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Governor Kay Ivey signs permitless carry bill into law

The controversial measure would allow people to carry a concealed gun without a permit.


Alabama governor Kay Ivey signed a controversial "permitless carry" bill into law. Ivey said in a statement:

Governor Kay Ivey on Thursday signed House Bill 272, known as the constitutional carry bill, into law, defending law abiding Alabamians’ Second Amendment rights.

“Unlike states who are doing everything in their power to make it harder for law abiding citizens, Alabama is reaffirming our commitment to defending our Second Amendment rights,” said Governor Ivey. “I have always stood up for the rights of law abiding gunowners, and I am proud to do that again today.”

HB272, sponsored by Rep. Shane Stringer (R – HD102), revises certain restrictions regarding the carrying or possession of a pistol and eliminates the requirement to obtain a pistol permit in order to carry a concealed pistol.

The Alabama Senate on Thursday in a 23-6 vote passed a bill that would remove the requirement for a person to obtain a permit to carry a concealed pistol.

Repealing the need for those permits, which require background checks, would put law enforcement officers’ lives at greater risk, most law enforcement opponents of the bill said. Supporters of the legislation said Alabama lags behind the 21 other states with such laws and alleged that passages of them didn’t result in increased crime. 

House Bill 272, sponsored by state Rep. Shane Stringer, R-Citronelle, would do away with the legal requirement for a person to have a concealed carry permit in Alabama, which is referred to as permitless carry or constitutional carry. The House passed that bill last week, sending it to the Senate for consideration, but since a substitute bill was passed in the Senate, the House must now concur with the Senate’s substitute bill before it can be sent to Gov. Kay Ivey for her signature.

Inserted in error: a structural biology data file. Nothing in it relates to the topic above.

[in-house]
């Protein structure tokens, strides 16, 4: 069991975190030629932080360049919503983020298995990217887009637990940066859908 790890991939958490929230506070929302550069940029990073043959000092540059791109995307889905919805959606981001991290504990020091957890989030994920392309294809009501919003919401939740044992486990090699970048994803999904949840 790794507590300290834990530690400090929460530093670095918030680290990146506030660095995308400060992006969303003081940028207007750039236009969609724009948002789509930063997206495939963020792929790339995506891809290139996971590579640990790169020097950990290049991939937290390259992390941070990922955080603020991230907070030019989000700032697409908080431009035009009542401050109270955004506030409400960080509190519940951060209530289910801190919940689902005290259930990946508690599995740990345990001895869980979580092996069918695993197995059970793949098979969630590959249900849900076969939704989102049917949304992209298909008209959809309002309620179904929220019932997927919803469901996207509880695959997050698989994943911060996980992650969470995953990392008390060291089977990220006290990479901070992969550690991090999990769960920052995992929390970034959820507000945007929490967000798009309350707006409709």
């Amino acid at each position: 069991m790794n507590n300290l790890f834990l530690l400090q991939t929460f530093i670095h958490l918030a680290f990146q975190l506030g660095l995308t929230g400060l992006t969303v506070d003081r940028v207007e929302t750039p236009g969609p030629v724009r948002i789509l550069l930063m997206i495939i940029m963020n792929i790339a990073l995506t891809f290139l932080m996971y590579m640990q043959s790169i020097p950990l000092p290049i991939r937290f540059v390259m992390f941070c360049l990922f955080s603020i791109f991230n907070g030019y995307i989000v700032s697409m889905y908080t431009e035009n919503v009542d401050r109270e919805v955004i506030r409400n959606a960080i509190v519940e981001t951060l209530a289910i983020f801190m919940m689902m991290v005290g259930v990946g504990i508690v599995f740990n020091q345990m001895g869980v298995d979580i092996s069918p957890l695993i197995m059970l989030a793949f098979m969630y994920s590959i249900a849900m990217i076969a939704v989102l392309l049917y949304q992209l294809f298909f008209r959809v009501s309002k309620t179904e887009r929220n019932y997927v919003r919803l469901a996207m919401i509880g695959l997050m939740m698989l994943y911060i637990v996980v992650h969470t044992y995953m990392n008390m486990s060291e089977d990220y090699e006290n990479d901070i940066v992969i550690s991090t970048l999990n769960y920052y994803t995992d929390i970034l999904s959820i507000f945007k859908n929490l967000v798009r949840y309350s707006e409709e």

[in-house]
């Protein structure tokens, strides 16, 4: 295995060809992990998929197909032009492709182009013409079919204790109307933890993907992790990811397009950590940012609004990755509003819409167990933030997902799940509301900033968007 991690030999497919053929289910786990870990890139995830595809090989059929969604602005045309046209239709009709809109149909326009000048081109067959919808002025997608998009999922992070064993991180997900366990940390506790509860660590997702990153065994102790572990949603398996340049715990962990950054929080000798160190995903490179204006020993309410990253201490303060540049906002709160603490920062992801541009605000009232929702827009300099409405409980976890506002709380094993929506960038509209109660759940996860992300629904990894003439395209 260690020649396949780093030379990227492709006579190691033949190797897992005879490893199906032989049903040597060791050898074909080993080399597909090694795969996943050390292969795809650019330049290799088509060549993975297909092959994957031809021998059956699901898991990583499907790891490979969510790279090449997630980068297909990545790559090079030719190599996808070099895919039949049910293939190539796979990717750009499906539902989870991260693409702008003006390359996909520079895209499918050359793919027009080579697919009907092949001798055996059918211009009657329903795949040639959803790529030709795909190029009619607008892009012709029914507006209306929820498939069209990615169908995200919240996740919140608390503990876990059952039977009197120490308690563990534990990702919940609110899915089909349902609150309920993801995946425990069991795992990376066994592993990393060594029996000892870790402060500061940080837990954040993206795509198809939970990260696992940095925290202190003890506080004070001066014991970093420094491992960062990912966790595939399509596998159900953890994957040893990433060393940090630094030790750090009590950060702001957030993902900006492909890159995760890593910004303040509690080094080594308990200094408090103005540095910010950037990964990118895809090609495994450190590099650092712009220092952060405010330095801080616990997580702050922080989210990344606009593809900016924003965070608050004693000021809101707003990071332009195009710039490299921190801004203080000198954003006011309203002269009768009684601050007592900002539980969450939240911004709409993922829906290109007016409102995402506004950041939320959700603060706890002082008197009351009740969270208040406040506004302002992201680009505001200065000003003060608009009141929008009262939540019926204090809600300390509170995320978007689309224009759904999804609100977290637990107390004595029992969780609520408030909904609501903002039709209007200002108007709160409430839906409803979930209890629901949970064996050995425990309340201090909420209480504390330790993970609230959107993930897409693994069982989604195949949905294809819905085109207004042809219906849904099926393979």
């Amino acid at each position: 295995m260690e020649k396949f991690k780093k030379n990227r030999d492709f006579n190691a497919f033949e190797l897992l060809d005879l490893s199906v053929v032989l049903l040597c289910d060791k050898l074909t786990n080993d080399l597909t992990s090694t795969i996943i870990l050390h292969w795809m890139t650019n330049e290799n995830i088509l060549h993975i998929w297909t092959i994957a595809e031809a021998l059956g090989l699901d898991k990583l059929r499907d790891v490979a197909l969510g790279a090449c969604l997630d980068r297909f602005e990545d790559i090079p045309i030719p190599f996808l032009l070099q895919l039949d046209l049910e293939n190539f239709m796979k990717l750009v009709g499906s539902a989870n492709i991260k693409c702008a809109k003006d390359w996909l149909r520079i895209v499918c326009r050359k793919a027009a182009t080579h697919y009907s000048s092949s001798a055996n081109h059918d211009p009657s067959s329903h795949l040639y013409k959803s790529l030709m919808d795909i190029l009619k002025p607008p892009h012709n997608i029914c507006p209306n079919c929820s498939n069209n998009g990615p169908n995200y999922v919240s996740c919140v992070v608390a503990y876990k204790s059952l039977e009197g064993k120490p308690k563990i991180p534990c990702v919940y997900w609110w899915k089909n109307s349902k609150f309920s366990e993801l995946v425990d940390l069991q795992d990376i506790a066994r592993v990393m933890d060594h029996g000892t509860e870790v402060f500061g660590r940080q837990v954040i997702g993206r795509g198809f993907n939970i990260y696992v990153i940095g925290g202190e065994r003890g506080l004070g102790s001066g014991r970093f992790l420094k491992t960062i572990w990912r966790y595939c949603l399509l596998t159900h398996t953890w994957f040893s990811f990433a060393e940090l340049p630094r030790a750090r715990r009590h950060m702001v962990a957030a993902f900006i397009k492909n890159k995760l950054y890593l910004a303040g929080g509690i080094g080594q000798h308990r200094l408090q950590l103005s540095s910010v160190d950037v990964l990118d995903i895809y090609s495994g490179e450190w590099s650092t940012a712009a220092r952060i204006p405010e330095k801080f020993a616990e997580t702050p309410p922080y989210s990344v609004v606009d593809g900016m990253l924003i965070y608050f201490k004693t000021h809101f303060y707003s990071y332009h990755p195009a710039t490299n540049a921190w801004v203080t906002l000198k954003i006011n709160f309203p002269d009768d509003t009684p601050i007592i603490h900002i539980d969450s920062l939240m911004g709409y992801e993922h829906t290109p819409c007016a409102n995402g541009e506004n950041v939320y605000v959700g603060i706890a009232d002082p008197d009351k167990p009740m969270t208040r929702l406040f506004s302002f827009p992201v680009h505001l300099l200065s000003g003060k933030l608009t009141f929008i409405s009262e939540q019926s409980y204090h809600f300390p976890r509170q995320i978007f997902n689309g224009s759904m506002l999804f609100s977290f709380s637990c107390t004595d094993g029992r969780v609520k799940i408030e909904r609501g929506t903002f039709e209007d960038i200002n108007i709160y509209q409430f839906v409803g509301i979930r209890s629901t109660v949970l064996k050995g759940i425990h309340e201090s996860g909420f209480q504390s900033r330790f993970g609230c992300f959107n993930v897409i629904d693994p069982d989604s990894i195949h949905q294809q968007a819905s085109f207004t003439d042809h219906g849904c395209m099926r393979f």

“The conservative party wants to defund the police. I can’t believe it,” Sen. Bobby Singleton, D-Greensboro, said at the start of the day referring to the decrease in funds to sheriff’s offices if permits aren’t required. That revenue has been estimated at $5 million annually. 

Sen. Greg Albritton, R-Range, in the Alabama Senate Judiciary Committee on Wednesday during debate on the bill, offered an amendment that would offer grants to sheriffs to replace the estimated $5 million in annual revenue lost by doing away with pistol permits. 

Another amendment was offered and approved Wednesday in committee that would restore private property rights and allow property owners to tell those carrying weapons that they aren’t allowed on their property. 

Singleton called out Republicans for attempting to take $5 million out of the state’s General Fund budget to pay for that loss of revenue. 

“We’re gonna take from the general fund budget?” Singleton said on the Senate floor Thursday. “We’re taking that from hospitals? Nursing homes? We’re taking that from children at DHR?”  

Sen. Clay Scofield, R-Guntersville, who was carrying the bill in the Senate, made motions to table both committee amendments, and both motions were approved in roll call votes. 

Scofield then introduced a substitute bill, to which Singleton asked the substitute to be explained. 

Sen. Gerald Allen, R-Tuscaloosa, said the substitute bill addressed points the original bill did not, including the property rights matter the committee amendment addressed, among several other points. 

Sen. Bill Beasley, D-Clayton, said he’s spoken to sheriffs who tell them they know when a person comes in for a pistol permit who should have one and who shouldn’t. 

“They could be a danger to themselves. They could be a danger to their family. They could be a danger to their neighbors” Beasley said. 

After several Democrats spoke at length on the bill, the Republican-controlled Senate Rules Committee made a cloture motion that would end the debate at 12:50 and allow for a vote. 

Editor's Note: This story was originally published at alreporter.com.

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